“We want them to come in and feel good about themselves when they leave, that they’re going to be OK,” Bowman added.
Canada said that people can make freewill donations if they’re able, but no one has to pay to shop.
Since starting Caring Hearts, the community has been “so supportive,” Canada said.
The nonprofit frequently uses Facebook to interact with the community and post what items are most needed.
When they asked for folders, Canada said they received so many that “we’ll never use them all,” and when they asked for hangers, half the storage room filled up with hangers.
She added that Council Member Joshua Hoyt installed Caring Hearts’ shelving for free, and resident Becky Pressgrove bought the shelving.
“That’s how we’ve gotten this far. … It’s just amazing, the help,” Canada said.
People who are interested in donating can donate anything from pantry food to clothing, but Canada said the most-needed items tend to be full-size toiletry items. Toilet paper, detergent, diapers and shampoo are all frequently needed.
Canada said the focus now is growing the store and getting the word out, but eventually she wants to provide even more resources, like gas gift cards and food gift cards.
Fitzpatrick added that they want to become more of a “family place” that has showers and a dining facility for community meals.
“There are so many families being displaced these days, where even when they get that housing voucher, they’re still having to wait months and months because there’s nowhere to go.
“Like even if they get, say, the Dakota County voucher … there’s just huge amounts of waits, huge amounts of people that are in the motels, hotels not wanting to lose their kids. And it’s not a choice,” Fitzpatrick said.
The idea of a facility with more resources could be years down the road, the board acknowledged. In any case, the focus is to keep everything as free as possible, they said.
Canada said she hates telling people no, but her board helps her keep things balanced.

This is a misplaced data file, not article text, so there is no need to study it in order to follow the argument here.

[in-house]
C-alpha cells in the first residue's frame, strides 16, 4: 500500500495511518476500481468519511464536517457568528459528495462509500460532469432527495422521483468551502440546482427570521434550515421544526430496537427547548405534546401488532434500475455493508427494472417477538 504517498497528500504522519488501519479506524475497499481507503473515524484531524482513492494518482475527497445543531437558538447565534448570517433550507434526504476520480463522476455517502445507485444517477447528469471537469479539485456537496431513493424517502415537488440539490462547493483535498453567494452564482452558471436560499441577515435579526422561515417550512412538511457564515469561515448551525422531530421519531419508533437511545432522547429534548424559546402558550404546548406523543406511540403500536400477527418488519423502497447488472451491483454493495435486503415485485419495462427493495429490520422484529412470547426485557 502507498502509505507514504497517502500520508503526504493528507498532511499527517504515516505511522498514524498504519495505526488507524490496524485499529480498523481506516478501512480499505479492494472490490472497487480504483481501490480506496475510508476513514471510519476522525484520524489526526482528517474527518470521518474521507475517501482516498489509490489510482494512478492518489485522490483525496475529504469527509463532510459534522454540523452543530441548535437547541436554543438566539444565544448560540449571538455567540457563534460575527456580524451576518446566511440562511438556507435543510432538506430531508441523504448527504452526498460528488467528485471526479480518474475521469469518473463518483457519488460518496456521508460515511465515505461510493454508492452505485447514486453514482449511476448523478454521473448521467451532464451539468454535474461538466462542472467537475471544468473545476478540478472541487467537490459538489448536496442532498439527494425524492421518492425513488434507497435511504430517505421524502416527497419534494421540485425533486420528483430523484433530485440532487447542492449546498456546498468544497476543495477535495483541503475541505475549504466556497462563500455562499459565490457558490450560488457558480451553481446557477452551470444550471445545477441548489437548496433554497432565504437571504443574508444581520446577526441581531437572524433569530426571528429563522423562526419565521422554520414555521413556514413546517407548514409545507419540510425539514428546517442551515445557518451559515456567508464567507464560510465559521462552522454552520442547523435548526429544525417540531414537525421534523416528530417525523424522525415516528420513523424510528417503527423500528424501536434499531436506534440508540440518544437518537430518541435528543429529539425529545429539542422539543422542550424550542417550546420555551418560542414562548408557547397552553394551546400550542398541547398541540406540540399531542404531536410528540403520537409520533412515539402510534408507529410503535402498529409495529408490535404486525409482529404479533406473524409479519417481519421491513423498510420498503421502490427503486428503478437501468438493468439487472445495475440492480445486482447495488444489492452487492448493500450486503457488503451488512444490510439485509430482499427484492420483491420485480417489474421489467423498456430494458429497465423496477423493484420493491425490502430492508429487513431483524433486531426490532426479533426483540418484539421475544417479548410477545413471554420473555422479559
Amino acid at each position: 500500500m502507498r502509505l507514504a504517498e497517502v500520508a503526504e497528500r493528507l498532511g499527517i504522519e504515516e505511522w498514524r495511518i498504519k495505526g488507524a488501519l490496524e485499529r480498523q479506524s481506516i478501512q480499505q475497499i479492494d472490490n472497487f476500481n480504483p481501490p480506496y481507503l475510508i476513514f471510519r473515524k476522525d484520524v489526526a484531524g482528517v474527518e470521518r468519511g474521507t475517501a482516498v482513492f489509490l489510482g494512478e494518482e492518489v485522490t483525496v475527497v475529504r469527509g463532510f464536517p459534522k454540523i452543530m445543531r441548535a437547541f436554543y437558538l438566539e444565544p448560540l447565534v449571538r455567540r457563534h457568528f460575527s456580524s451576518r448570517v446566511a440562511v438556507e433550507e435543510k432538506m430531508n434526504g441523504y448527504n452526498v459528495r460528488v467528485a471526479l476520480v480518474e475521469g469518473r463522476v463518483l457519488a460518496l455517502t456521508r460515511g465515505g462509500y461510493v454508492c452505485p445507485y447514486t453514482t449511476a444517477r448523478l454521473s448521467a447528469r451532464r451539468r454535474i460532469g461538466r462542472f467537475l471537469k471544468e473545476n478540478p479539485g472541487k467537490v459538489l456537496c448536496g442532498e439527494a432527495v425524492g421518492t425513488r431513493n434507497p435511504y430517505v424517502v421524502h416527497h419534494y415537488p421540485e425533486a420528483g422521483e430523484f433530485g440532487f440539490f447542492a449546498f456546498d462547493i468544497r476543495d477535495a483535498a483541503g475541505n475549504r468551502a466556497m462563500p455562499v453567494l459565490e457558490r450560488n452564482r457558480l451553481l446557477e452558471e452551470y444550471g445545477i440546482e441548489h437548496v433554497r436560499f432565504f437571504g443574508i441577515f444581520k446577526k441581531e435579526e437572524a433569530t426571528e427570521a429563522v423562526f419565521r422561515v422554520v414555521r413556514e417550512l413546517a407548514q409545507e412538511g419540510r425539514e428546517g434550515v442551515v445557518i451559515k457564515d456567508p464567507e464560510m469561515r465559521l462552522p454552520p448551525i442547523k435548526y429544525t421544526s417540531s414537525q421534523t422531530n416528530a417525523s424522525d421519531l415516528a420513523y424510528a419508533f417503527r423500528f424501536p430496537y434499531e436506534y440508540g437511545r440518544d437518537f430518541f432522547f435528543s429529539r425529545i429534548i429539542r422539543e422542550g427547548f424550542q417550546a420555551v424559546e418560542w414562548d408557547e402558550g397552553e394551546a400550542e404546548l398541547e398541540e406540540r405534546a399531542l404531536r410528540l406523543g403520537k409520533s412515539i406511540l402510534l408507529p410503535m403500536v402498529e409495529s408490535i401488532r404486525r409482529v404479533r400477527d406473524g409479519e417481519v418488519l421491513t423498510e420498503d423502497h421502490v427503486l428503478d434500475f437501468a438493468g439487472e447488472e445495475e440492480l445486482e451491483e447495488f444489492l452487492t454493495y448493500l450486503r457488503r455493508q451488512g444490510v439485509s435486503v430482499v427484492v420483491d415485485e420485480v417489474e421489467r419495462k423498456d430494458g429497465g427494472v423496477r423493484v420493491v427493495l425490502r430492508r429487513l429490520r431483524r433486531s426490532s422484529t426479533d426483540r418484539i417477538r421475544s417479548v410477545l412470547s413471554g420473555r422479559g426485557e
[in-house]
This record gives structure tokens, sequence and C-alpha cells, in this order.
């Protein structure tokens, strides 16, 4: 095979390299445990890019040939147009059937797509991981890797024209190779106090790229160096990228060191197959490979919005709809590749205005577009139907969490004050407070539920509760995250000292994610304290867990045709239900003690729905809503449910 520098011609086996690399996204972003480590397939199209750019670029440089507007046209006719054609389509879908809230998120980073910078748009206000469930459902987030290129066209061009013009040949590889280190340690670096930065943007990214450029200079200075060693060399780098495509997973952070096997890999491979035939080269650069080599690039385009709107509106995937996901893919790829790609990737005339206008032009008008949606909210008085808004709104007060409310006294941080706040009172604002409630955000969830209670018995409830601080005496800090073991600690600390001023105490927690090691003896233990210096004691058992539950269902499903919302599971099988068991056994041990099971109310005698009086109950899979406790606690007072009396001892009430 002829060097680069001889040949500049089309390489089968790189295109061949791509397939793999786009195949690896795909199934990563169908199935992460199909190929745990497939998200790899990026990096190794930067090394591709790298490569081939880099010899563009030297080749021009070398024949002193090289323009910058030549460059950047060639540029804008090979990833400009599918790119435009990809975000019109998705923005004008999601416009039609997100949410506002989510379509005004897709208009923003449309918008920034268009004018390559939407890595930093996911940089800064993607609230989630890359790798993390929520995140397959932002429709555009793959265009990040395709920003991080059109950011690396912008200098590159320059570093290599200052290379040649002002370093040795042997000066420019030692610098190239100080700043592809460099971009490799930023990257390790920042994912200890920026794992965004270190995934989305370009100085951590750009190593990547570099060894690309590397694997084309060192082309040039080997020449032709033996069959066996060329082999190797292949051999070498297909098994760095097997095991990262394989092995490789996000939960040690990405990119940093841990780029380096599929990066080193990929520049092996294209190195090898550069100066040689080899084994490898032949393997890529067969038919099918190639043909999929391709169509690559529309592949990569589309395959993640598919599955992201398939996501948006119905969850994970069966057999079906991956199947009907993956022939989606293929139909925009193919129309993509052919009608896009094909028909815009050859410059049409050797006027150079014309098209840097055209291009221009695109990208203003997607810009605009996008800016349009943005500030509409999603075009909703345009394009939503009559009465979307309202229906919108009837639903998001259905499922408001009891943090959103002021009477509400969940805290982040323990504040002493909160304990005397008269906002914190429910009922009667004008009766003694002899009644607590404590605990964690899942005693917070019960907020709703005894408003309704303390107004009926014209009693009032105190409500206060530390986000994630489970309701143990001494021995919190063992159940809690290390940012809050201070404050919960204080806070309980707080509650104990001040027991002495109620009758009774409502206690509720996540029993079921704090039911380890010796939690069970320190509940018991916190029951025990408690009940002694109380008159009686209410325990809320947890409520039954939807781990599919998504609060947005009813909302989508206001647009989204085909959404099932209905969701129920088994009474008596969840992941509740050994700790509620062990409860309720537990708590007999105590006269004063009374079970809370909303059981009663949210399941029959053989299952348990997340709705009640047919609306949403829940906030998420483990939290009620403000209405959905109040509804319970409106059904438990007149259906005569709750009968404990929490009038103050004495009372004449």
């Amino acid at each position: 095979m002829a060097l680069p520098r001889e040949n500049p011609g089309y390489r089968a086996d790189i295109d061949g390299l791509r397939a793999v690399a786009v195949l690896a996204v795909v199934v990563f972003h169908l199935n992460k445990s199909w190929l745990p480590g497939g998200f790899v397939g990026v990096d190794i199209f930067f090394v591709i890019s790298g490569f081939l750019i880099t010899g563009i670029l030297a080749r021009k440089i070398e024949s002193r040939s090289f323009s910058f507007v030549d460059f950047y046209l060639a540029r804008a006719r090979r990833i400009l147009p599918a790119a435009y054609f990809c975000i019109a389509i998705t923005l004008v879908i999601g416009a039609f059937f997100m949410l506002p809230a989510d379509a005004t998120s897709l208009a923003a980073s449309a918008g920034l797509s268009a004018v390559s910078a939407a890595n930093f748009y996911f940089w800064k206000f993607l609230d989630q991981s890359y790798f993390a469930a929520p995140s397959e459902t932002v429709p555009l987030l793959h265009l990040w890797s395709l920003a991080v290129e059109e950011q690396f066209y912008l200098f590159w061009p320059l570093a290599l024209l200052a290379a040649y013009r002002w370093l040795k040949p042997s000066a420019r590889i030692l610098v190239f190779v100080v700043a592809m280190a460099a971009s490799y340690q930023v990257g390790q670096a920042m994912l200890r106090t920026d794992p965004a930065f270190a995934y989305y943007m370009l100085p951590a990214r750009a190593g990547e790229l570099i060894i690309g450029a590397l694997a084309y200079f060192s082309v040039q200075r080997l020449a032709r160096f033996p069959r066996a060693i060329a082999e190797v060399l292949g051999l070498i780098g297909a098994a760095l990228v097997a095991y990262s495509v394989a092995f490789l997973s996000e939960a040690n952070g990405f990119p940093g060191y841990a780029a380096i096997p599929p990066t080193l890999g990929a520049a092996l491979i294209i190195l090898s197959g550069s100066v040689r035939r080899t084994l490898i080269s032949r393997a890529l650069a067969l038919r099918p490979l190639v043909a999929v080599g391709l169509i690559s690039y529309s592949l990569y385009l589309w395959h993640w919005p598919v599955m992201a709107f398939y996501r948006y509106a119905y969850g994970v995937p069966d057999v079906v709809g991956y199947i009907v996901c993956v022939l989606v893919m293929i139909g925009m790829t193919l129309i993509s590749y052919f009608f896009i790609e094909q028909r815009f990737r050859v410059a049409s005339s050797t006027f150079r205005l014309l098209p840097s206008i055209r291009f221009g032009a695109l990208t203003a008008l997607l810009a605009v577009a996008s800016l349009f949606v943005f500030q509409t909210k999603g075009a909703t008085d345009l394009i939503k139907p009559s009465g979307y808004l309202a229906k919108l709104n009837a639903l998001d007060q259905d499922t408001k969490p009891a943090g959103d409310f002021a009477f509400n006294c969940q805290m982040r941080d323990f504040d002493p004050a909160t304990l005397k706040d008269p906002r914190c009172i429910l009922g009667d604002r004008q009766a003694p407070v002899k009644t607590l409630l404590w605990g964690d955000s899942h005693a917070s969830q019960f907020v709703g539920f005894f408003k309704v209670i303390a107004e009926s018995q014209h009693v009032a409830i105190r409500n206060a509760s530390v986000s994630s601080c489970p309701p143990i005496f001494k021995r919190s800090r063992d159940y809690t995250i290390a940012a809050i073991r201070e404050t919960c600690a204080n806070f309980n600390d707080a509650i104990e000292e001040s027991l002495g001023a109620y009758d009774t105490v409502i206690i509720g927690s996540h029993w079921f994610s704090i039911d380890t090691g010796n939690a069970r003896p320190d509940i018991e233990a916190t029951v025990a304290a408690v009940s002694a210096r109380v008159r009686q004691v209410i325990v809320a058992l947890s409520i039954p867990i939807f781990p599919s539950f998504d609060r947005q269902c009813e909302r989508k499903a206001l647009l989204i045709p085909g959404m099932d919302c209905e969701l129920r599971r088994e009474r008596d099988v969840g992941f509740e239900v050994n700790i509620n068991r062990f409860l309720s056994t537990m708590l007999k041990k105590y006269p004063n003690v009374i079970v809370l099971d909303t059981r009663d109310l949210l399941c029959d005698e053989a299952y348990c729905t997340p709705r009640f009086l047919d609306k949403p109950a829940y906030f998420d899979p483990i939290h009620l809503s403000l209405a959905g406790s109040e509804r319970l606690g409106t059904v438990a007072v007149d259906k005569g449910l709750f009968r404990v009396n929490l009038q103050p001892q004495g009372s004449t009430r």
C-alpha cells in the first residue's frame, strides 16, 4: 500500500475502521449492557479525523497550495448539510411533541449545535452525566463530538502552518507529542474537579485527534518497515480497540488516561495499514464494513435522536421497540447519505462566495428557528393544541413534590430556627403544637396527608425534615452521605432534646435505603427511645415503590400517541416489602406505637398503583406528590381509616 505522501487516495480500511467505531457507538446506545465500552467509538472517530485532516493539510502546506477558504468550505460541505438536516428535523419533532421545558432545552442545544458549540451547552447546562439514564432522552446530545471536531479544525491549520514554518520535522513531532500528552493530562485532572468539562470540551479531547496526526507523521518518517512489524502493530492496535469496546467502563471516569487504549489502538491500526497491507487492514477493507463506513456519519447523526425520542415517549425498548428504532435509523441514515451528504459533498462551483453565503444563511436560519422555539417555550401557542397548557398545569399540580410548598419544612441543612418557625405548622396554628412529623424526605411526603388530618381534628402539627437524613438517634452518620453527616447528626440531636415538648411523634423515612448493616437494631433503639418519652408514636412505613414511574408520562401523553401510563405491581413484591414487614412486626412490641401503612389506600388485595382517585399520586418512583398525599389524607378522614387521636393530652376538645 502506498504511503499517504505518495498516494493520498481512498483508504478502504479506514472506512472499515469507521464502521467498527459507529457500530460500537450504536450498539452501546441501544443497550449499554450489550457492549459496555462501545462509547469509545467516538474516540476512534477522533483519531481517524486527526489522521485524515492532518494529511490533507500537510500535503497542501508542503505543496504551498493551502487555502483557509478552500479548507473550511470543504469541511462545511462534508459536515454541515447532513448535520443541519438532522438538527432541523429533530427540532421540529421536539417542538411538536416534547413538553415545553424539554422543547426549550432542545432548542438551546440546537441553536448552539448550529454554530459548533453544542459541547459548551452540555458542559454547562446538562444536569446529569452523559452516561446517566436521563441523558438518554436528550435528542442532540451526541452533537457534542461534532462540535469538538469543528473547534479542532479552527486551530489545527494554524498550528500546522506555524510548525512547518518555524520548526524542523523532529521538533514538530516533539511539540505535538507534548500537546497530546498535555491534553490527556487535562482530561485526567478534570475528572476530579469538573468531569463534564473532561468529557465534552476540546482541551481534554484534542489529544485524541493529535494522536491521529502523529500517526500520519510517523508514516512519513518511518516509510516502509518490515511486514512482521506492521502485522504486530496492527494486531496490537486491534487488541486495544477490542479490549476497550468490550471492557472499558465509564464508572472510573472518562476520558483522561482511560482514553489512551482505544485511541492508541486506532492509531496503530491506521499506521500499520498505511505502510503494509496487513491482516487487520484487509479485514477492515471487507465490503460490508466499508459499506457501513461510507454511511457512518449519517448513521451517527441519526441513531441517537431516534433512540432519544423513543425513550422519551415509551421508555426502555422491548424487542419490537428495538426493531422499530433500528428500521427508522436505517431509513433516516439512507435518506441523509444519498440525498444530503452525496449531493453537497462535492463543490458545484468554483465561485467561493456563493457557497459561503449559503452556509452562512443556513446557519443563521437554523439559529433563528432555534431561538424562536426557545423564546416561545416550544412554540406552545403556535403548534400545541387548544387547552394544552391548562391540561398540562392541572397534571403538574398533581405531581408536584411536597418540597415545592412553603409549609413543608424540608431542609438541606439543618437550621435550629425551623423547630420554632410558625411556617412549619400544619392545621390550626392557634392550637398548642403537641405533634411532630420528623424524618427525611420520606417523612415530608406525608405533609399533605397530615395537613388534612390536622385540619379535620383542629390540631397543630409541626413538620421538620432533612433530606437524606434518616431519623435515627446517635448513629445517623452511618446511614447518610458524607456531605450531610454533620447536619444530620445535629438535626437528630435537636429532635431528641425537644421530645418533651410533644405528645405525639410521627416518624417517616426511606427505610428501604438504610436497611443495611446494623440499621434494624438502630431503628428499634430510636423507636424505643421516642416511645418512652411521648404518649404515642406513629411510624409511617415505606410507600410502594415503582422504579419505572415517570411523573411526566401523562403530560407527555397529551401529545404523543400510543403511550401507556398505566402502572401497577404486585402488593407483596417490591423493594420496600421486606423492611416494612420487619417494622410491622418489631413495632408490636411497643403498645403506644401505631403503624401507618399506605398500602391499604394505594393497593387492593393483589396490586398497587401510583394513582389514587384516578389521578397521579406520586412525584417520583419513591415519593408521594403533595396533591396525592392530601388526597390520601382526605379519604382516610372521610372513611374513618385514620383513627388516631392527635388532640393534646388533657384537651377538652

“I always have to tell (Canada), ‘We’re the bridge to the solution, not the solution,’ ” Fitzpatrick said.
That said, the women said they could always use help, whether it’s sorting donations, breaking down boxes or doing data entry.
They said there’s something for anyone to do, regardless of age. People from preschool students and Boy Scouts have stopped in to help.
In the future, Bowman hopes to organize fundraisers and is currently working on creating an access database. She envisions having clients, donors and vendors in the database so they can keep track of what items are needed and what’s been donated.
The board said they also hope to find a grant writer and a corporate sponsor to help grow the nonprofit.
Whether someone needs help or is just curious, the women said people are welcome to stop by and check Caring Hearts out.
“Don’t be afraid to pop in. We like lookie-loos. We’ll gladly show you what we’re up to,” Canada said.
Most important to Caring Hearts is treating everyone like an equal, not a number, Canada said.
“The feeling they walk away with is the most important thing to us. Just leaving here knowing that we did everything we could to help them, and just giving them that hope that back,” Canada said.
Canada said that the best way to contact Caring Hearts is through its Facebook page or Facebook group. People can also call 651-463-3582 or visit its website, www.caringheartsmn.org.